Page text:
Blog Description

Mound House Happenings shares the latest in ongoing projects, site improvements, scheduled programs and events, plus interesting facts and photos on our unique archaeology, history and ecology.

Mound House

Mound House
October 15, 2013

Thursday, May 23, 2013

PLANTS IN PROFILE #25 - Saltwort

 Saltwort (Salicornia spp.)

There are several species of saltwort present on Estero Island and several of them can be found growing naturally along the shoreline at Mound House. These low growing fleshy plants are extremely salt tolerant and can even spend hours at a time immersed in salt water. These plants are able to retain the sodium found in salt water. As such, the genus Salicornia includes many varieties also known as glasswort. This name taken from the ancient practice of using the ashes of Salicornia to make soda ash, a component in glass making as well as in the manufacture of soap. Also known as “sea beans,” these plants are edible and are used in salads and can be steamed or sautéed.    

Wednesday, May 15, 2013

Volunteer Spotlight

Mound House staff would like to take this opportunity to thank volunteer Geri Biggs for her invaluable service as a kayak tour volunteer. Her experience and patience in teaching kayaking skills and making visitors feel comfortable is a major contribution to our kayaking programs. Quietly sharing knowledge and understanding of our islands’ back bays and tidal creeks with inexperienced nervous visitors in wobbly kayaks requires a unique talent that Geri graciously provides.

Geri comes to us from the Chicago area. She has taught at all levels, from 2nd grade to High School, and it shows in her patient and outstanding lessons while kayaking. She also coached high school Track & Field, Cross Country, Soccer, and Girls Basketball.  After Geri and her husband retired 10 years ago, they began enjoying winters on beautiful Ft. Myers Beach. They have 5 children and 14 grandchildren.  Nine years ago the Biggs sold their house to one of their daughters and now enjoy the freedom of living and traveling in their motorhome. They have visited 48 states, most provinces of Canada, and Mexico. Some of her many hobbies include nature photography, kayaking, and any sport or physical activity. Recently, Geri donated dozens of stunning, matted and sealed images of native wading birds, shorebirds, and birds of prey in our area for use as reference. This resource has already come in useful as we give kayakers a close up view of the birds they may have seen only far in the distance. This valuable addition of images is deeply appreciated by staff and visitors alike. Geri shared with us, “This area of Florida is an excellent place to explore nature especially in a kayak. I enjoy volunteering at the Mound House because I meet interesting people and share my love to the water.”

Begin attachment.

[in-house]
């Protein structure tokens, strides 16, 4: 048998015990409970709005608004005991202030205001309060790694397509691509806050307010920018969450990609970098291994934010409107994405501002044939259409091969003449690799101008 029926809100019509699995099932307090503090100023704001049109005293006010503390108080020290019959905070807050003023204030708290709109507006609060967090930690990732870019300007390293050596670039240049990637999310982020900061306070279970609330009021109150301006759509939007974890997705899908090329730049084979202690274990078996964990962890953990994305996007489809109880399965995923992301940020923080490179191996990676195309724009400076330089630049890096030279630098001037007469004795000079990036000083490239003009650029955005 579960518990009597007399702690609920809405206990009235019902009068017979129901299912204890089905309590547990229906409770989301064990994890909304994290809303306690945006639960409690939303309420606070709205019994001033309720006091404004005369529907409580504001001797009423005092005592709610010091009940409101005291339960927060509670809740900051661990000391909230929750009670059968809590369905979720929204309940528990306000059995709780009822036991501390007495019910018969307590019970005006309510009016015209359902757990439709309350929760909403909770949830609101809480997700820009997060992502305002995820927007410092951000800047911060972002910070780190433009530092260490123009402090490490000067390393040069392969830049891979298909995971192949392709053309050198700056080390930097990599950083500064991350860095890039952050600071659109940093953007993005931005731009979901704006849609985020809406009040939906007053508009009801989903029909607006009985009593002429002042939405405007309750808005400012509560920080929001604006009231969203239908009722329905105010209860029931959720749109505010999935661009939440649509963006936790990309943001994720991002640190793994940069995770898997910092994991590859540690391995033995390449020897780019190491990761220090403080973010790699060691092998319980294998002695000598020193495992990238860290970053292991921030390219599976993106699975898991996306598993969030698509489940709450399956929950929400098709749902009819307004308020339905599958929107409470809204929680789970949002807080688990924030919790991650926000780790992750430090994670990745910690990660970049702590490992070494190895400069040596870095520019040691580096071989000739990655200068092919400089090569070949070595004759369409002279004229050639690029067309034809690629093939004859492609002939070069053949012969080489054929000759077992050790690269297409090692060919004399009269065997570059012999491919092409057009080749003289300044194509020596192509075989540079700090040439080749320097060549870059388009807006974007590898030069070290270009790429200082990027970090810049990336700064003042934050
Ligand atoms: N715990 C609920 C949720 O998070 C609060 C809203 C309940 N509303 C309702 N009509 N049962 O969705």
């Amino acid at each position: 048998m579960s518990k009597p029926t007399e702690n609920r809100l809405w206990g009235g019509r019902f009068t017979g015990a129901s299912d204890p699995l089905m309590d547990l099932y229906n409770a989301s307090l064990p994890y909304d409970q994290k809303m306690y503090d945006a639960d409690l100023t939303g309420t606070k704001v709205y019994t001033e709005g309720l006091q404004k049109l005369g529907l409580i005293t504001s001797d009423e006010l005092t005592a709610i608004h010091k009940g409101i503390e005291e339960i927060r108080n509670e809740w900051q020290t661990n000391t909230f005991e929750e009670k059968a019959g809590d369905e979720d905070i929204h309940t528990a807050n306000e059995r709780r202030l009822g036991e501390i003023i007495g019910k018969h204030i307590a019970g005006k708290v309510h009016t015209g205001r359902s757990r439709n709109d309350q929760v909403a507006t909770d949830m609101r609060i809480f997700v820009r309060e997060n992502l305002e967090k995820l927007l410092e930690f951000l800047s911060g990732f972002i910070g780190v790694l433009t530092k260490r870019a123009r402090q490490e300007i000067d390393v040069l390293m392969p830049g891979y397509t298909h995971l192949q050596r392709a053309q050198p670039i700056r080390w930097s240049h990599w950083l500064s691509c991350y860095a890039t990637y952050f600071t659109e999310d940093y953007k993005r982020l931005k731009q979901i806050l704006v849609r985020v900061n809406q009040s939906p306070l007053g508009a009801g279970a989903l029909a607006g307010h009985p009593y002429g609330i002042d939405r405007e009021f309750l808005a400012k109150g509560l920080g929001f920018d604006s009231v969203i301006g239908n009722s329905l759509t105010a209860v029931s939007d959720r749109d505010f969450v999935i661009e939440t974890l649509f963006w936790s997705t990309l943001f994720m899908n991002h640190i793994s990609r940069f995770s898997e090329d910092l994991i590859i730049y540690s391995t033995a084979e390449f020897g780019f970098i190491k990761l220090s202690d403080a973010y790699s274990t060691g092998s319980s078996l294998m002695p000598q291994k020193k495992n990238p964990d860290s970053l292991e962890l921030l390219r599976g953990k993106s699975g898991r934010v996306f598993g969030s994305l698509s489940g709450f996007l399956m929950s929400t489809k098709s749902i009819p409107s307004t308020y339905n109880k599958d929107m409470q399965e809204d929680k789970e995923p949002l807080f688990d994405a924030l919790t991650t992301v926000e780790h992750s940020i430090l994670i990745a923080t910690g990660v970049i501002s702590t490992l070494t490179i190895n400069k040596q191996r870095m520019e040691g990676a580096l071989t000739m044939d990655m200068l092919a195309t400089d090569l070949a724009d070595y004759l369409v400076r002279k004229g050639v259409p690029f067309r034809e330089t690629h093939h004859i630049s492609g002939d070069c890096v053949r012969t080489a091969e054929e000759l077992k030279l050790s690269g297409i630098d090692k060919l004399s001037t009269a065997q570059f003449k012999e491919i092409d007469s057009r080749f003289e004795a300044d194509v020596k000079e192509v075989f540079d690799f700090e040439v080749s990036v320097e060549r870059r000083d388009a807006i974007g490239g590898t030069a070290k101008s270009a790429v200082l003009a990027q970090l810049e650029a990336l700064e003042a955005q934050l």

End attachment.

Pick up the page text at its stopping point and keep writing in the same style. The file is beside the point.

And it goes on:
Thanks again to Geri and all of our amazing volunteers that help keep Mound House running!

Wednesday, May 8, 2013

Moment of Zen

It is this time of year the beautiful jacaranda tree explodes in purple blooms. If you have a chance, stop by and see our jacaranda tree's stunning flowers. If you have any pictures of jacaranda trees you have taken in Southwest Florida or our trees here at Mound House you would like to share please send them to and we will share them here in our Moments of Zen.

Friday, May 3, 2013

Calusa Neighbors

 Visitors to the Mound House are offered an opportunity to learn about the Calusa culture and those who built and lived on this site so long ago. As a distinct culture, the Calusa are described as a having a well-organized and stratified society who traded extensively and collected tribute from tribes from as far away as the east coast of Florida and the Kissimmee River basin. One of the groups with whom the Calusa interacted, traded with, and may have battled, were their neighbors to the north, known by archaeologists as the “Manasota People."